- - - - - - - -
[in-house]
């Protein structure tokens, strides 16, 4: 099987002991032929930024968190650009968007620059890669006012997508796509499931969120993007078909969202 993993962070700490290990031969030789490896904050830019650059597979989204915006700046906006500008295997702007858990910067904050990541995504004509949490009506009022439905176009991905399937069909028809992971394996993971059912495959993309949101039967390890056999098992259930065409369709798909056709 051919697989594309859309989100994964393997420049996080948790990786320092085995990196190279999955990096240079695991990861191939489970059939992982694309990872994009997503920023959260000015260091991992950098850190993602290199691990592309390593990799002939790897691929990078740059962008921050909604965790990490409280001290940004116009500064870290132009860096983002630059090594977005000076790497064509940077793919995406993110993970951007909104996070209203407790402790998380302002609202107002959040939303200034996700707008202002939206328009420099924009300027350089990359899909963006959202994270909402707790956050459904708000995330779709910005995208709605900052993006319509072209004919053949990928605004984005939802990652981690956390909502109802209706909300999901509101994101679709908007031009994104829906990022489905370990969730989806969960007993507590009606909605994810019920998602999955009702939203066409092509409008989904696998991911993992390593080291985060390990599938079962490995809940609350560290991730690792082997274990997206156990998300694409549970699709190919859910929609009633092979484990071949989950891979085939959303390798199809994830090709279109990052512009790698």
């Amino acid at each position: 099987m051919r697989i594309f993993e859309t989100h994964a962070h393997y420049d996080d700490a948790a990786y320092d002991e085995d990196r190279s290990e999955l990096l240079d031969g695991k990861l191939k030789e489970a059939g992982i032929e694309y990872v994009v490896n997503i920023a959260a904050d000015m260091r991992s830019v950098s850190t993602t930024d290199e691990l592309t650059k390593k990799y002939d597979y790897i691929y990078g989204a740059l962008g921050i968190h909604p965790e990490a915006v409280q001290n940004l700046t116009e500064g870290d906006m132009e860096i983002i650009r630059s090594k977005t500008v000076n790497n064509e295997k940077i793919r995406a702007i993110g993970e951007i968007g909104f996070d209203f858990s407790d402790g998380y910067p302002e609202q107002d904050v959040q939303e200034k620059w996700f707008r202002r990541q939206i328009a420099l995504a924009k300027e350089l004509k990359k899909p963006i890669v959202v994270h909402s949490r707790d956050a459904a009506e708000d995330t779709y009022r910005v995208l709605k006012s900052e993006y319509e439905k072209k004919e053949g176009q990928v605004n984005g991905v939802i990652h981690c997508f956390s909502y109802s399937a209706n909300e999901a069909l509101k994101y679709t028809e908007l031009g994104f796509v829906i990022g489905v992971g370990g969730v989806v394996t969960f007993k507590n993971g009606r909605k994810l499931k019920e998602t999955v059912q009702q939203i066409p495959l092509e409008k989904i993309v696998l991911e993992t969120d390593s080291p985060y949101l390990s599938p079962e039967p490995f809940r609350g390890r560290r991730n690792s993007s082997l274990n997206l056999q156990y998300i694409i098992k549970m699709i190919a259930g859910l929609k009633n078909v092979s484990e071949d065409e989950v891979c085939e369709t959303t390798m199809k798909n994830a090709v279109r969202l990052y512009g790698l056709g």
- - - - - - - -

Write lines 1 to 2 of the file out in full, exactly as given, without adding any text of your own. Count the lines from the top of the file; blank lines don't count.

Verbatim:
[in-house]
């Protein structure tokens, strides 16, 4: 099987002991032929930024968190650009968007620059890669006012997508796509499931969120993007078909969202 993993962070700490290990031969030789490896904050830019650059597979989204915006700046906006500008295997702007858990910067904050990541995504004509949490009506009022439905176009991905399937069909028809992971394996993971059912495959993309949101039967390890056999098992259930065409369709798909056709 051919697989594309859309989100994964393997420049996080948790990786320092085995990196190279999955990096240079695991990861191939489970059939992982694309990872994009997503920023959260000015260091991992950098850190993602290199691990592309390593990799002939790897691929990078740059962008921050909604965790990490409280001290940004116009500064870290132009860096983002630059090594977005000076790497064509940077793919995406993110993970951007909104996070209203407790402790998380302002609202107002959040939303200034996700707008202002939206328009420099924009300027350089990359899909963006959202994270909402707790956050459904708000995330779709910005995208709605900052993006319509072209004919053949990928605004984005939802990652981690956390909502109802209706909300999901509101994101679709908007031009994104829906990022489905370990969730989806969960007993507590009606909605994810019920998602999955009702939203066409092509409008989904696998991911993992390593080291985060390990599938079962490995809940609350560290991730690792082997274990997206156990998300694409549970699709190919859910929609009633092979484990071949989950891979085939959303390798199809994830090709279109990052512009790698």